Well last week I did a show and tell of my very own SDSS Plate #2727 at the monthly OCA Astrophysics SIG and wanted to report back about some of the details of observations made using that plate. The history of my acquisition of this plate is covered in the January 16, 2019 blog post.
Fortunately there is a lot of information available on line from the Sloan Digital Sky Survey (SDSS) organization, who used over 4000 of these disk plates to map the structure of the universe using millions of spectra and redshifts from observed stars and galaxies. Nice! But for me one of the first tasks was to find a place to store the plate. It turned out that just mounting it on my office door was a very convenient location.
|Hmm, maybe the door is the best location for the SDSS Plug Plate? (Source: Palmia Observatory)|
Other folks have used these old disks to make tables and art objects in entry ways to buildings and laboratories. I even saw one use where the disk was actually mounted in a door, not just hanging on the door, and the light could shine through the holes in the disk. Pretty neat! I tried shinning a light through the holes too and it seemed to work out ok. Check out the photo below where a ceiling light shines down on the disk. You can see that the illumination is not very uniform, but most of the holes are illuminated.
|Looking up the details of the observations made with Plate 2727 (Source: www.sdss.org)|
The SkyServer online database also includes sky views of where the disk is pointed. The field of view is about 3 degrees.
So, as an example, as I try my hand at recovering some of the spectra from the 640 targets. The first one is for a galaxy found at fiber #1, which was identified as having redshift z = 0.106. Target #1 has sky coordinates of RA = 106.37861 degrees and Dec = 11.80472 degrees. You can see this target galaxy has many emission and absorption lines associated with hydrogen and oxygen and other heavier metals like magnesium and sodium. I don't know what to make of all of this but it is a pretty good example of the type of data that was obtained with disk #2727. In the future, now that we can sort of see how to get into the SDSS data base, we maybe can start doing some citizen scientist project.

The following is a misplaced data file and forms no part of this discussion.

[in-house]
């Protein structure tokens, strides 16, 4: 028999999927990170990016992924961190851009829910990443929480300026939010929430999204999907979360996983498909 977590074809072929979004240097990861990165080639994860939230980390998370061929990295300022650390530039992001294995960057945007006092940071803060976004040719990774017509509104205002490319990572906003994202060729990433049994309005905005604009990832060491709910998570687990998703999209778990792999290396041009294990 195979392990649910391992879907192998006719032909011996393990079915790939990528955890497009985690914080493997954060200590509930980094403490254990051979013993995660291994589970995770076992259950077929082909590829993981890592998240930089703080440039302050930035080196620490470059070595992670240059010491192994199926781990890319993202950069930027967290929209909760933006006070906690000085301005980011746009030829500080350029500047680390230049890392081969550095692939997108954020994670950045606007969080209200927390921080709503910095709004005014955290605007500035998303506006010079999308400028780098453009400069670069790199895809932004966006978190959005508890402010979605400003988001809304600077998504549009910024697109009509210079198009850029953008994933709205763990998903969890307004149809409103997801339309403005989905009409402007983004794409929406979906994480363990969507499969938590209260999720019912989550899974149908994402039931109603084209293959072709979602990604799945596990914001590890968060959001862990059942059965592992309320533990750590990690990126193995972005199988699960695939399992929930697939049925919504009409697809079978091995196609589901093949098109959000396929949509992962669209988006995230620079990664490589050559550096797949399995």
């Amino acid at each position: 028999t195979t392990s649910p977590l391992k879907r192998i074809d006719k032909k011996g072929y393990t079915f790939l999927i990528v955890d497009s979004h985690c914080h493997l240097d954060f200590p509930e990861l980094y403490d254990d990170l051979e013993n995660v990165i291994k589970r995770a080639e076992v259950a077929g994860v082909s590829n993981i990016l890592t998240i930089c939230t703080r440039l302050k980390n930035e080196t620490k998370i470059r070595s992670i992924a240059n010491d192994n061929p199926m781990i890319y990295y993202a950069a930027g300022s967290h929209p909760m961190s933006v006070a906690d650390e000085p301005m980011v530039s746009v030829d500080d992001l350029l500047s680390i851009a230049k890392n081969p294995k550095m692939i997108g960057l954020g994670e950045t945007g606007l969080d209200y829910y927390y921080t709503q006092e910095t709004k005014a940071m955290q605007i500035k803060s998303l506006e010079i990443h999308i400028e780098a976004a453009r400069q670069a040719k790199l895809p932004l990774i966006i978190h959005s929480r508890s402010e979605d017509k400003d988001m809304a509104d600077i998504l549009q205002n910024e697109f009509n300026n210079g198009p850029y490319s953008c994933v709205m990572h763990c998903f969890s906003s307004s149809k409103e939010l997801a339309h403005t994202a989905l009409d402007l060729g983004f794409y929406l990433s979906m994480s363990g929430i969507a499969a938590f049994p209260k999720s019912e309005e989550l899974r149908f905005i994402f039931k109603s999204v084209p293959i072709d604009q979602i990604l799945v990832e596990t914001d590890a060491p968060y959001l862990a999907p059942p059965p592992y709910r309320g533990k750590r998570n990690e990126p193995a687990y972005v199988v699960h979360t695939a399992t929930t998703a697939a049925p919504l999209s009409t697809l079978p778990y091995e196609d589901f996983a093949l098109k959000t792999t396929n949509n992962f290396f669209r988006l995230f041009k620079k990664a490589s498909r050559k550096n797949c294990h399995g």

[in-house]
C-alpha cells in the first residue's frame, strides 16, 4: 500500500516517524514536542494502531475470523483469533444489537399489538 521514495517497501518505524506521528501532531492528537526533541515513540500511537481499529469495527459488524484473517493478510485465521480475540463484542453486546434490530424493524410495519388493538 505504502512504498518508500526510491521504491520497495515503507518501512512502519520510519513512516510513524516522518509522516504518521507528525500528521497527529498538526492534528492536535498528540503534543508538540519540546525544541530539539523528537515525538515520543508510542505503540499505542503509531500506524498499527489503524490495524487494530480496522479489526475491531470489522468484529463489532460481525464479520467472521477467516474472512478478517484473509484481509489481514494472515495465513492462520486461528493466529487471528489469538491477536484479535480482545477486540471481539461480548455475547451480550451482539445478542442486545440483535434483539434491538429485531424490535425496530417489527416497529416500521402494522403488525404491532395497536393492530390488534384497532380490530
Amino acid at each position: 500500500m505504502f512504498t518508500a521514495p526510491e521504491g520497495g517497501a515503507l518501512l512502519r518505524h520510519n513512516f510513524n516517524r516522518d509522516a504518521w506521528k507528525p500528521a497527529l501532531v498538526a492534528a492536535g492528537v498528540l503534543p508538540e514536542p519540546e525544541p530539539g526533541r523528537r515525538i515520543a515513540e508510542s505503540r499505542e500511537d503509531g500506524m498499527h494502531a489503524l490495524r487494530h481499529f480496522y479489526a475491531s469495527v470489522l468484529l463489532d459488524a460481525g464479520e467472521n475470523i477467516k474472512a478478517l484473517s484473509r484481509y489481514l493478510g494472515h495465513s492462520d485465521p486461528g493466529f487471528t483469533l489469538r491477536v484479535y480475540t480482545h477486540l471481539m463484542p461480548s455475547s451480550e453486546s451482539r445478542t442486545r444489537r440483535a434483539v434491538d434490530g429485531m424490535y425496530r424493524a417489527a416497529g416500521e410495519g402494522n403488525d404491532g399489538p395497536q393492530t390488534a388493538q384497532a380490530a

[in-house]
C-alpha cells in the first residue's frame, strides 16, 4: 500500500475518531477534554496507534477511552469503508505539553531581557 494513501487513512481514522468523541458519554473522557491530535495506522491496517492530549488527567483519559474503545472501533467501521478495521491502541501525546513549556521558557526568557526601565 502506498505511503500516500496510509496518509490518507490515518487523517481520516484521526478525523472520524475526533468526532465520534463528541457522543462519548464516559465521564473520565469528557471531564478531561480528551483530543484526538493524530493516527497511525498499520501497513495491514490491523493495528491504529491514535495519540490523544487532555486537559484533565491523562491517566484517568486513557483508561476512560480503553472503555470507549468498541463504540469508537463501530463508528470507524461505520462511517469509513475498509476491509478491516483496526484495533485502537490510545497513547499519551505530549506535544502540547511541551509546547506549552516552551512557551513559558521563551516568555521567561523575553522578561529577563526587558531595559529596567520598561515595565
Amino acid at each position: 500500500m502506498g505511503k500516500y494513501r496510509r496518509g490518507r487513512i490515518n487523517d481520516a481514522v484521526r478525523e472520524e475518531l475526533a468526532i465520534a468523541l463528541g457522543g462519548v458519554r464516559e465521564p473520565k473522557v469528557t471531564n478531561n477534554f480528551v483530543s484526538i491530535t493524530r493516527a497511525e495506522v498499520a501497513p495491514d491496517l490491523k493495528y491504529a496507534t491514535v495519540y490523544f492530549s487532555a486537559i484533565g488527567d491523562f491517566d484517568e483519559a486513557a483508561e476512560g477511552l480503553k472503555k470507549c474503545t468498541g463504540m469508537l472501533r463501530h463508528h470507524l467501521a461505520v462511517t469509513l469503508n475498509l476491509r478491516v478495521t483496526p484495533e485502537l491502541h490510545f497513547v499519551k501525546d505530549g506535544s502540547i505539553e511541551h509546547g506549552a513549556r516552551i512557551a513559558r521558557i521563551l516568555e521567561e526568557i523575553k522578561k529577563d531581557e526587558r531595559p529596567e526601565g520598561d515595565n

If you want to get a little more insight into the drilling of all of the hole the plate, check out this neat little YouTube video:
Ok, enough about plates and plugging. It is time to hopefully get at least one photo of the lunar eclipse of January 20. But first let's review some basic astrophysics of eclipses with the help of this diagram that Chris Butler displayed at the recent January 11 monthly meeting of the OCA. This diagram shows the path of the Earth's orbit around the sun, called the ecliptic. The Moon's orbital plane around the Earth is tilted with respect to the ecliptic and there are just two times each month when the sun, the Earth and the Moon, all three line up in a straight line. These are the times that eclipses, either solar or lunar, can occur. A solar eclipse occurs when the moon, always a new moon, is between the sun and the Earth. A lunar eclipse occurs when the Moon, always as full moon, is on the opposite side and the Earth is between the Moon and the Sun. Luckily, the apparent size of the sun and the moon is approximately the same and total eclipses can occur. In the astronomical era future, as the moon drifts further and further away from the Earth, total eclipses will not be possible. Oh well, that is a long , long way off. Thanks for that diagram, Chris!
|The Moon's orbital plane is inclined with respect to the Earth's ecliptic path (Source: Chris Butler at OCA meeting)|
A first look at the two orbital planes, for the earth and the moon, can indicate when it is possible to have a lunar eclipse or a solar eclipse. So each month, the moon trajectory is such that it crosses the ecliptic twice. Once when it goes below the ecliptic and once when it rises above the ecliptic. Hmm, so the occurrence of an eclipse could be calculated and predicted if these orbital planes were well known. So, yes, the occurrence of eclipses can now, and apparently even in ancient times, be predicted. I found the interesting collection of "rules of eclipses" shown below. I will need to do more studying to see why the rules say that at least two eclipses must occur each year, but no more than five, for example.
|Have you ever seen these eclipse rules/ (Source: P. Smith & J. Zwart, "Practical Astronomy with your calculator")|
Ok, so now that we know a little bit more about the astrophysics of eclipses should we go outside and take a look? Hmm, the weather forecast is not looking very good for eclipse viewing tonight. Yep, that is the luck of the astronomer. We should have been meteorologists; at least we could be busy every day and night!
|The weather forecast is not looking for good for any lunar eclipse observation (Source: Palmia Observatory)|
Well, as it turned out, the clouds were pretty thin early in the evening and I managed to get this pre-eclipse shot at 6:32PM.
|Pre-eclipse moon, 6:32PM, DSLR 300mm, ISO 800, 1/1250 second (Source: Palmia Observatory)|
At 7:33PM the eclipse began to take shape. Now the eclipse has started and the clouds are starting to close in. But you can see that by 8:01PM when this photo was obtained, the Earth has taken a bit out of the moon!